Tips for Beginner Credit Card Owners
Whenever I talk to a successful business owner about Credit Stacking they always say the same thing.
"I wish I knew about this when I was younger."
If your senior year of high school was like mine, you were probably told to avoid all the "credit card scams" you would encounter when you got to college.
You know, the ones where they have you sign up for a "great" starter card so you can pay for your books, food and gas, only to leave you drowning in some crazy high debt with borderline illegal interest rates.
I can agree with not signing up with those cards. However, most college freshmen take that advice as "don't sign up for any credit cards, ever."
This is a huge mistake! Especially if you want to be successful in getting a high-spending limit business credit card.
Credit cards are crucial for obtaining financial freedom. The secret to using them is being able to have the self-control to balance your debts when you get started.
If you're a college student or recent graduate and hope to be a successful entrepreneur, here are some skills I think could help set you up for future success.
Sign up for a credit card early at the right bank
In my Credit Stacking mentorship, I teach people how to build lines of credit in a specific order.
This is because your odds of getting approved for a high spending limit – or utilization – will dramatically increase if you already have seasoned credit cards in your name.
So, if you can open a credit card while in college, that will start your relationship with the bank early. It's up to you to pay off any debt you put on that card as soon as possible.
I usually recommend starting with a credit card from Chase bank. Get their entry-level credit card as soon as you can, and use it within your means.
I know it can be very tempting to take advantage of the card, but if you miss even one payment, all of your hard work will come crumbling down.
What are more secure ways to build credit?
If you are not sure you can get a credit card and make payments on time, that's OK!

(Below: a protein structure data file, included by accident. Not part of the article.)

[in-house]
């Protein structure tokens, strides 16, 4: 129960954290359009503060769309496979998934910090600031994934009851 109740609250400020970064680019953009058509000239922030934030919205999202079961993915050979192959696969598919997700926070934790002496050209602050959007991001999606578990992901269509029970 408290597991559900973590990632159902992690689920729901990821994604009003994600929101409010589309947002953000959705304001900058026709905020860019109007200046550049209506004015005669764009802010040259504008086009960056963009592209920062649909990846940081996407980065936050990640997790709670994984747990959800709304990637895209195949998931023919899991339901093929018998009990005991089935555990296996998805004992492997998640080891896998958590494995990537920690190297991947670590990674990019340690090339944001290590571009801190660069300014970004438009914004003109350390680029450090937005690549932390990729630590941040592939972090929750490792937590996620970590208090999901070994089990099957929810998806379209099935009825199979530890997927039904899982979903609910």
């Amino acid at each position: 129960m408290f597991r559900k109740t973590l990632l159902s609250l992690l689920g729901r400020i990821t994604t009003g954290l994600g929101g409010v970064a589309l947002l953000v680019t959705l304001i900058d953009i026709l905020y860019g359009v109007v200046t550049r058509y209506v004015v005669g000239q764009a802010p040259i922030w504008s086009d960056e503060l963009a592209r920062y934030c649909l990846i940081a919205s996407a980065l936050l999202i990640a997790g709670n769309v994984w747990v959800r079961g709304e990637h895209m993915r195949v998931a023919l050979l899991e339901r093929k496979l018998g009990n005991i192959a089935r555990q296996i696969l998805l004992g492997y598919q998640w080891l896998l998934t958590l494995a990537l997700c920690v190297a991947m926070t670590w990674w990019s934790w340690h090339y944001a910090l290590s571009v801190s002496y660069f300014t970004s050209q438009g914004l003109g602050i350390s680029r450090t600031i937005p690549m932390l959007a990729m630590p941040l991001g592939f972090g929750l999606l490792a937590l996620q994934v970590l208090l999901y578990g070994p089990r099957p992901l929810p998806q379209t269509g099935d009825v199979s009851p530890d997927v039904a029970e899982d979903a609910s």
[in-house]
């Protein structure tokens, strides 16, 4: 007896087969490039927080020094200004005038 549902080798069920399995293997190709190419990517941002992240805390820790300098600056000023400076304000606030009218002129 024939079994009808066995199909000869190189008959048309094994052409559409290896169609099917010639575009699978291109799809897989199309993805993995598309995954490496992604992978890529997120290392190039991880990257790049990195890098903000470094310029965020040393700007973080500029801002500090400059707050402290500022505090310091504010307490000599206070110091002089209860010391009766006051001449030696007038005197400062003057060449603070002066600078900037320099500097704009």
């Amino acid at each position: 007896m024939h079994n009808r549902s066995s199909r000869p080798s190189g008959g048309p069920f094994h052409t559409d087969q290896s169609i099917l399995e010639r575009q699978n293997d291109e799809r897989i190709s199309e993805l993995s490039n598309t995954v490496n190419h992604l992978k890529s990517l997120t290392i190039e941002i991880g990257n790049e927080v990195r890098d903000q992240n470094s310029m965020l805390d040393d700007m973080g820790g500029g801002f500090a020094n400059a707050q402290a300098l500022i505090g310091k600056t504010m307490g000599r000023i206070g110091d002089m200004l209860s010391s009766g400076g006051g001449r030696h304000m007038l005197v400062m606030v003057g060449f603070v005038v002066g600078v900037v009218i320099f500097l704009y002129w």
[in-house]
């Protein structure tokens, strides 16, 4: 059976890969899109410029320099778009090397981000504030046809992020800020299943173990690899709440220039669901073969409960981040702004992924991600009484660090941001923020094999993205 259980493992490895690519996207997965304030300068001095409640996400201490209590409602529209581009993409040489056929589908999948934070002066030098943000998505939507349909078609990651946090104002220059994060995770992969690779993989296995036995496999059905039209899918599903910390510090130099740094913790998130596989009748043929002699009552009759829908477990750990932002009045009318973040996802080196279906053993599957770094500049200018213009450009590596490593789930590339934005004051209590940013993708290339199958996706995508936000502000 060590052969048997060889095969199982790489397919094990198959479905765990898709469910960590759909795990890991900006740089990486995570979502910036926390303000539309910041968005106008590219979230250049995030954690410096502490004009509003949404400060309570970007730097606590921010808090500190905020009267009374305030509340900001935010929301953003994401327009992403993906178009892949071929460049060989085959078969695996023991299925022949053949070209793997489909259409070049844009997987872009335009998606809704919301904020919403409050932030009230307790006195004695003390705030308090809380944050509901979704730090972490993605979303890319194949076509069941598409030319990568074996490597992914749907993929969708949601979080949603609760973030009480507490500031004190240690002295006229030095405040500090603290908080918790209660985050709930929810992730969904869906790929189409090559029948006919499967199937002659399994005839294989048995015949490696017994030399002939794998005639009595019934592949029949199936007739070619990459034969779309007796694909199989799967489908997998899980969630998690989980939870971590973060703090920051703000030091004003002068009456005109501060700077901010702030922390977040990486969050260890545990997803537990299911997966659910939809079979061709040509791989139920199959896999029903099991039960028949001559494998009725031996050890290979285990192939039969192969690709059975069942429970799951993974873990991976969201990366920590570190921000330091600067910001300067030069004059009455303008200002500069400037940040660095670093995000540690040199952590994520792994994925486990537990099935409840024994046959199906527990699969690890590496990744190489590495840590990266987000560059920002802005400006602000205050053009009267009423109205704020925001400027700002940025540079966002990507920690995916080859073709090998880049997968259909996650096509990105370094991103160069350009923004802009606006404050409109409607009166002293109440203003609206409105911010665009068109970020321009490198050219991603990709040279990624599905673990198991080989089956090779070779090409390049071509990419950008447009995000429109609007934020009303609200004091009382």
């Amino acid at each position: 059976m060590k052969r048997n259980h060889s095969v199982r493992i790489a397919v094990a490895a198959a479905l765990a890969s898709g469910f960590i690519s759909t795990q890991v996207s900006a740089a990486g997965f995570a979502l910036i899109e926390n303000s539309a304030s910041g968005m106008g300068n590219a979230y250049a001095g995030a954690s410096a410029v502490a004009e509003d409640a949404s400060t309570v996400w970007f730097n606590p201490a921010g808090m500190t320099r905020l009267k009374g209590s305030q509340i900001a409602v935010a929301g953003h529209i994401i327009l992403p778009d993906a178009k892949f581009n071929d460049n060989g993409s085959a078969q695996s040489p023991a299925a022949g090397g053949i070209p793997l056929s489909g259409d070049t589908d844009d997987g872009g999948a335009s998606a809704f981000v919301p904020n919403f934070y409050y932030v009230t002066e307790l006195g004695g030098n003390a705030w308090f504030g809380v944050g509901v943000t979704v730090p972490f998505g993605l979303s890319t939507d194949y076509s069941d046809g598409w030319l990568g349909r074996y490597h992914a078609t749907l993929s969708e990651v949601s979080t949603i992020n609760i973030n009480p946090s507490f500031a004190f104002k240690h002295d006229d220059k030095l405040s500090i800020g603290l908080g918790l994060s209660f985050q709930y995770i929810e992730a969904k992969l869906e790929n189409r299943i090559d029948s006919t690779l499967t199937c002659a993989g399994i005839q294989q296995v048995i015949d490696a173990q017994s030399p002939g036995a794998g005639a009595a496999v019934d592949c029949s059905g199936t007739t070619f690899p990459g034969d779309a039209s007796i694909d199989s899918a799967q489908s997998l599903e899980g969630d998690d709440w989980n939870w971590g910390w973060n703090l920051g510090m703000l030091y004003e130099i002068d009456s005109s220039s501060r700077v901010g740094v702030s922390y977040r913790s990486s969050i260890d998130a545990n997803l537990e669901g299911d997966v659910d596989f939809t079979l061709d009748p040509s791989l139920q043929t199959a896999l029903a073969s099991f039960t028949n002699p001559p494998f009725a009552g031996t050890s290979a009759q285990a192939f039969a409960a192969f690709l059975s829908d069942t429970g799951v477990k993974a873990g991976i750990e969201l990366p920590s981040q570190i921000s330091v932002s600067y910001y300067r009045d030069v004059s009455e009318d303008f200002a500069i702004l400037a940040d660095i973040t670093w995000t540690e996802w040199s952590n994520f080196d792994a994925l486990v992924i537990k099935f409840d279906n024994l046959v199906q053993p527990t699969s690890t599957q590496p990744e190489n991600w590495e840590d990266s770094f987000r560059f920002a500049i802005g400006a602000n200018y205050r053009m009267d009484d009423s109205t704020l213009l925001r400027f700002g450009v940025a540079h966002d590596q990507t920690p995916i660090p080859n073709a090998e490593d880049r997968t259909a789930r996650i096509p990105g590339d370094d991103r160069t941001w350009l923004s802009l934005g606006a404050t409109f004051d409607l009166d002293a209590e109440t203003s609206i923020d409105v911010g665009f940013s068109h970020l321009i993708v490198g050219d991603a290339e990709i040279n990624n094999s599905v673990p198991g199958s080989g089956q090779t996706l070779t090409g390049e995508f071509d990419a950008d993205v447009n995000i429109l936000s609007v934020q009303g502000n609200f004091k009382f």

First, understand you have nothing but my respect for acknowledging that. When I was younger, I was not as responsible as I could have been with my credit score. Because of this, I had to crawl out of a hole I dug myself in to fix my credit score.
If you want to get a credit card, but be more responsible with it, you could always apply for a "secured credit card."
A secured credit card is a credit card where you preload money on the card and spend it off as you go, just like a debit card. The only difference is a secured credit card will count towards your credit score.
Secured cards are great for people with a low credit score looking to improve it or for people new to credit who want to avoid missing payments and hurting their FICO score.
If you feel like you're not ready for a credit card at all, you could ask a family member to let you be an "authorized user" on their credit card.
An authorized user gets all the history of a primary user – or the original cardholder – but is not responsible for the debt. I'll link another blog I wrote about becoming an authorized user on someone else's account below.
Responsible credit can help you achieve financial freedom
Don't be afraid of the unknown.
In my Credit Stacking mentorship, I teach you all the skills you need to be set up for financial success, no matter where you are in your credit journey.
Join our community of more than one thousand entrepreneurs who are living their best lives thanks to Credit Stacking.